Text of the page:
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A Place to Call Home This work has been published in the Teen Ink monthly print magazine.

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     My family had just moved from Chicago because my mother did not like the winters. They moved into my grandparent’s house that was no bigger than two small classrooms. They already had three sons and were expecting my older sister, Claudia. I would not be born for another two years, but there was still a lot of pressure for my dad to find a job and a house for my family.

My father was a hard worker from Mexico who had crossed over to be with my mom. He came without a high school education because he started working at a young age, but he had a lot of determination. It was difficult to find a job, but with a family of three and one on the way, he had to take what he could get. So, he started working in the bakery of a grocery store, cleaning up after the bakers, washing pans, watering down the floor and wiping tables. He would wake up early and come home late, exhausted, with his hands red from working and reeking of bleach. But he did not complain; he knew he was doing it for his family.

After a few years one of the bakers showed him how to make bread. Pretty soon instead of smelling like bleach, he smelled of freshly baked bread, chocolate, icing, and sugar. He no longer heard the sound of the mop slopping on the ground but the sound of bread slapping on the table before he kneaded it. He was thrilled but even though he had a job, he still needed to find a house. My mom would say, “I am tired of living with my parents” and he would reply, “I know, but I just need a little longer.” Oh, money was such a problem back then! It put a lot of pressure on my dad to work even harder and although they had money problems, he would tell my brothers not to worry, it was his concern and his alone.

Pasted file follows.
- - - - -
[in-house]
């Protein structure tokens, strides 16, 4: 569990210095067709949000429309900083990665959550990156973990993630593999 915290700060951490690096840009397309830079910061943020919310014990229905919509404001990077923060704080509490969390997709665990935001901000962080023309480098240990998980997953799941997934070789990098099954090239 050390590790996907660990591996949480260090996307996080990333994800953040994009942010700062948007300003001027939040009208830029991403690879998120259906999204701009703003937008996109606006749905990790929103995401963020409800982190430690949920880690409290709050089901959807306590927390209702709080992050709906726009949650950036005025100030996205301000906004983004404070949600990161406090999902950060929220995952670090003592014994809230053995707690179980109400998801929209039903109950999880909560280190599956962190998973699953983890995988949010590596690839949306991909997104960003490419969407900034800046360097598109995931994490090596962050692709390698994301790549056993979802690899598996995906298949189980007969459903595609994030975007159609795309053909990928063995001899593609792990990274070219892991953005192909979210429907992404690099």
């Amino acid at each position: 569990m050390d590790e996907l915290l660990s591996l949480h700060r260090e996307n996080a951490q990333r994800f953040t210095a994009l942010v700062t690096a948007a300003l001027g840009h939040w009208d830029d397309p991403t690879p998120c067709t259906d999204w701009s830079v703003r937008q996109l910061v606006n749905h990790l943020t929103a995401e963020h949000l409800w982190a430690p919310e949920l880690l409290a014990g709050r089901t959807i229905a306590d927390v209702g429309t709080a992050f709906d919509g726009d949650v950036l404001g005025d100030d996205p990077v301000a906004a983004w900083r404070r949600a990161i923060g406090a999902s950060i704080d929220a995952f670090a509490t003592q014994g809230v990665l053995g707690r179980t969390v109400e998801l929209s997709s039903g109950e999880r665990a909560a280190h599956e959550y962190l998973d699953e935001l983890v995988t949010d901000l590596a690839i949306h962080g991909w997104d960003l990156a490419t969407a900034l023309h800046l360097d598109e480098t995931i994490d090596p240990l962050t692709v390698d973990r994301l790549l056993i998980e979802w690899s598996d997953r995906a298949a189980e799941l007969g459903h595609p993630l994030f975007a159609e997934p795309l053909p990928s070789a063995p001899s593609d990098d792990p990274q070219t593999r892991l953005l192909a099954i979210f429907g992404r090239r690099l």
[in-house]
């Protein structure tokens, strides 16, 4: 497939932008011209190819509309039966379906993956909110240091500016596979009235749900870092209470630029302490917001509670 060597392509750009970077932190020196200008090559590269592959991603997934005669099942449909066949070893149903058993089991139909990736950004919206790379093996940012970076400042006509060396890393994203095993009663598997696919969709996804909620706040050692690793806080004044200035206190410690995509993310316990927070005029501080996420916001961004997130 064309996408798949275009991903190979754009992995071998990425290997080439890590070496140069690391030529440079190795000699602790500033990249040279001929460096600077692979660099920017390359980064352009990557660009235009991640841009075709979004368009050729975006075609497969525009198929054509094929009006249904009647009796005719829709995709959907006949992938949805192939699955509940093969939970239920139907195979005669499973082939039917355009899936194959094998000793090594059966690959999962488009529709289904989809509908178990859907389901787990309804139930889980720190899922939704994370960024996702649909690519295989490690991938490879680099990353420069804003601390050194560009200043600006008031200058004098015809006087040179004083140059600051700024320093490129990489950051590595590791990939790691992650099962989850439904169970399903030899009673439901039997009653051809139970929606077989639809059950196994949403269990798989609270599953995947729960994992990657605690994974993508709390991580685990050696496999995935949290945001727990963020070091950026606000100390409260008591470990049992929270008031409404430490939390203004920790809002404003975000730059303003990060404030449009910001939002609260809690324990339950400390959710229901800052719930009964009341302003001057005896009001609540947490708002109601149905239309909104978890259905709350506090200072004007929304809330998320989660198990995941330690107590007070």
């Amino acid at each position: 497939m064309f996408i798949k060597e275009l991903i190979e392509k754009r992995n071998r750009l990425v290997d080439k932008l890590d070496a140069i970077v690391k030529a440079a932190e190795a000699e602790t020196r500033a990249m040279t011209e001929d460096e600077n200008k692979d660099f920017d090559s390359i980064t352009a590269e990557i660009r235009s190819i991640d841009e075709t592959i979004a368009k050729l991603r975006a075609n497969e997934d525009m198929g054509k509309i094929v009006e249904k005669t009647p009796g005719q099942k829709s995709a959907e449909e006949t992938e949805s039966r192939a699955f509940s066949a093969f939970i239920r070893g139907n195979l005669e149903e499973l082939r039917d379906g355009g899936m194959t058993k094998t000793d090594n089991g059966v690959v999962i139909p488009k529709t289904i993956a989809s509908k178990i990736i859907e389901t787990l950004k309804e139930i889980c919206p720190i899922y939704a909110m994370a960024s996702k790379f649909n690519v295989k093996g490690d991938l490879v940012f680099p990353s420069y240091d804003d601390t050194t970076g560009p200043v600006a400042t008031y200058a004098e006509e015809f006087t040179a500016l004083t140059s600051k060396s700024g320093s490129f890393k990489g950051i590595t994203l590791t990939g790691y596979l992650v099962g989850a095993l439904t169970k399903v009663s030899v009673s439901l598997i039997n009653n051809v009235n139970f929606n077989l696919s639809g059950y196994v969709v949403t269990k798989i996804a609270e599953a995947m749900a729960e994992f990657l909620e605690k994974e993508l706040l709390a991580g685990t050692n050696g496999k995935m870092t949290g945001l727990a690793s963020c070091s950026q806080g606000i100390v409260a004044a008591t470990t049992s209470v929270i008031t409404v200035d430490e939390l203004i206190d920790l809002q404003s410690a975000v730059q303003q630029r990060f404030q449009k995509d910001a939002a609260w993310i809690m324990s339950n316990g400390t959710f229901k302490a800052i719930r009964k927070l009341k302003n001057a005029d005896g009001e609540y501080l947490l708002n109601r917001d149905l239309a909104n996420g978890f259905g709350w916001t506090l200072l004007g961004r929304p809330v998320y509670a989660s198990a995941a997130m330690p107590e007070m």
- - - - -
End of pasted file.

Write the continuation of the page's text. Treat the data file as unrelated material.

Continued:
My dad became a very skilled baker, making everything from donuts to cakes that would melt in your mouth. He worked hard all the time and he needed to do it right. The managers saw his skill and began training him as a manager. As soon as he got that job he told my mom, “Remember when I said that I needed longer? Well, we don’t have to wait no more.”

And with that my parents began to look for a house, the house that I was raised in. It was a small humble home, a home that was his, a home that was ours. It had three bedrooms, a bathroom, and a gigantic back yard in which my brothers and I would fight and play. It was a place to call home. Our house was bought from hard work and dedication that my father showed throughout his whole life, and when he saw his family walk into that house, it was like Christmas morning filled with smiles and laughter.

This work has been published in the Teen Ink monthly print magazine. This piece has been published in Teen Ink’s monthly print magazine.






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